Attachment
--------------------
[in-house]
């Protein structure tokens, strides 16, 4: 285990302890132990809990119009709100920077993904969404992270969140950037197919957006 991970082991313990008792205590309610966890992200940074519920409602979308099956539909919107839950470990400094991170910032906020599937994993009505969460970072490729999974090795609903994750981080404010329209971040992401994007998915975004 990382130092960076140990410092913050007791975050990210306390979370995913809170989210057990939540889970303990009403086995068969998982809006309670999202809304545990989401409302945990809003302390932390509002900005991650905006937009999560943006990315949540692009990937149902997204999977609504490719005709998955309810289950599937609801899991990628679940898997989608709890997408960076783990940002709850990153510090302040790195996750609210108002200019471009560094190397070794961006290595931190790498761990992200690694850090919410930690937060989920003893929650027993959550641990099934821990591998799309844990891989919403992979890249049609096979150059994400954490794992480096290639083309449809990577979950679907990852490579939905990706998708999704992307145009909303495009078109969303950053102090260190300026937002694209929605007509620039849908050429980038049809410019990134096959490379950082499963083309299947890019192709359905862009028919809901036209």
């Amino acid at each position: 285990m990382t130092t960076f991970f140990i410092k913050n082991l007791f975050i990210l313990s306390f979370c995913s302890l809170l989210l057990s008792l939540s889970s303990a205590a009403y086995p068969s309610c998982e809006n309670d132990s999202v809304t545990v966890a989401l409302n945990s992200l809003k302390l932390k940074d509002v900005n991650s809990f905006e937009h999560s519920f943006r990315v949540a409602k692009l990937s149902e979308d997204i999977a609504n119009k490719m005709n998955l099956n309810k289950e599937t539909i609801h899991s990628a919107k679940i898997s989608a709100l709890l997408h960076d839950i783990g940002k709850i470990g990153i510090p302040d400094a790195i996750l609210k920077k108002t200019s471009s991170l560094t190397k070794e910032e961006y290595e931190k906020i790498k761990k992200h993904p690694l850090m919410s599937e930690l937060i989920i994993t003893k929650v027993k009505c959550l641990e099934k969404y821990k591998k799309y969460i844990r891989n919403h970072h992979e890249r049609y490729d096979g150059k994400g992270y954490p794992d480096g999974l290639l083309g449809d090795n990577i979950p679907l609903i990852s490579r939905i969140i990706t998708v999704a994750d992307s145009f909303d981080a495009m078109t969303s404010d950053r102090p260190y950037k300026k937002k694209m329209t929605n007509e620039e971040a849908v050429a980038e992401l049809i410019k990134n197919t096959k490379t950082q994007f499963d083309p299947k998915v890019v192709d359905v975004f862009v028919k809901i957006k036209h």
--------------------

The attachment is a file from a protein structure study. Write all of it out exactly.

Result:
[in-house]
């Protein structure tokens, strides 16, 4: 285990302890132990809990119009709100920077993904969404992270969140950037197919957006 991970082991313990008792205590309610966890992200940074519920409602979308099956539909919107839950470990400094991170910032906020599937994993009505969460970072490729999974090795609903994750981080404010329209971040992401994007998915975004 990382130092960076140990410092913050007791975050990210306390979370995913809170989210057990939540889970303990009403086995068969998982809006309670999202809304545990989401409302945990809003302390932390509002900005991650905006937009999560943006990315949540692009990937149902997204999977609504490719005709998955309810289950599937609801899991990628679940898997989608709890997408960076783990940002709850990153510090302040790195996750609210108002200019471009560094190397070794961006290595931190790498761990992200690694850090919410930690937060989920003893929650027993959550641990099934821990591998799309844990891989919403992979890249049609096979150059994400954490794992480096290639083309449809990577979950679907990852490579939905990706998708999704992307145009909303495009078109969303950053102090260190300026937002694209929605007509620039849908050429980038049809410019990134096959490379950082499963083309299947890019192709359905862009028919809901036209």
């Amino acid at each position: 285990m990382t130092t960076f991970f140990i410092k913050n082991l007791f975050i990210l313990s306390f979370c995913s302890l809170l989210l057990s008792l939540s889970s303990a205590a009403y086995p068969s309610c998982e809006n309670d132990s999202v809304t545990v966890a989401l409302n945990s992200l809003k302390l932390k940074d509002v900005n991650s809990f905006e937009h999560s519920f943006r990315v949540a409602k692009l990937s149902e979308d997204i999977a609504n119009k490719m005709n998955l099956n309810k289950e599937t539909i609801h899991s990628a919107k679940i898997s989608a709100l709890l997408h960076d839950i783990g940002k709850i470990g990153i510090p302040d400094a790195i996750l609210k920077k108002t200019s471009s991170l560094t190397k070794e910032e961006y290595e931190k906020i790498k761990k992200h993904p690694l850090m919410s599937e930690l937060i989920i994993t003893k929650v027993k009505c959550l641990e099934k969404y821990k591998k799309y969460i844990r891989n919403h970072h992979e890249r049609y490729d096979g150059k994400g992270y954490p794992d480096g999974l290639l083309g449809d090795n990577i979950p679907l609903i990852s490579r939905i969140i990706t998708v999704a994750d992307s145009f909303d981080a495009m078109t969303s404010d950053r102090p260190y950037k300026k937002k694209m329209t929605n007509e620039e971040a849908v050429a980038e992401l049809i410019k990134n197919t096959k490379t950082q994007f499963d083309p299947k998915v890019v192709d359905v975004f862009v028919k809901i957006k036209h």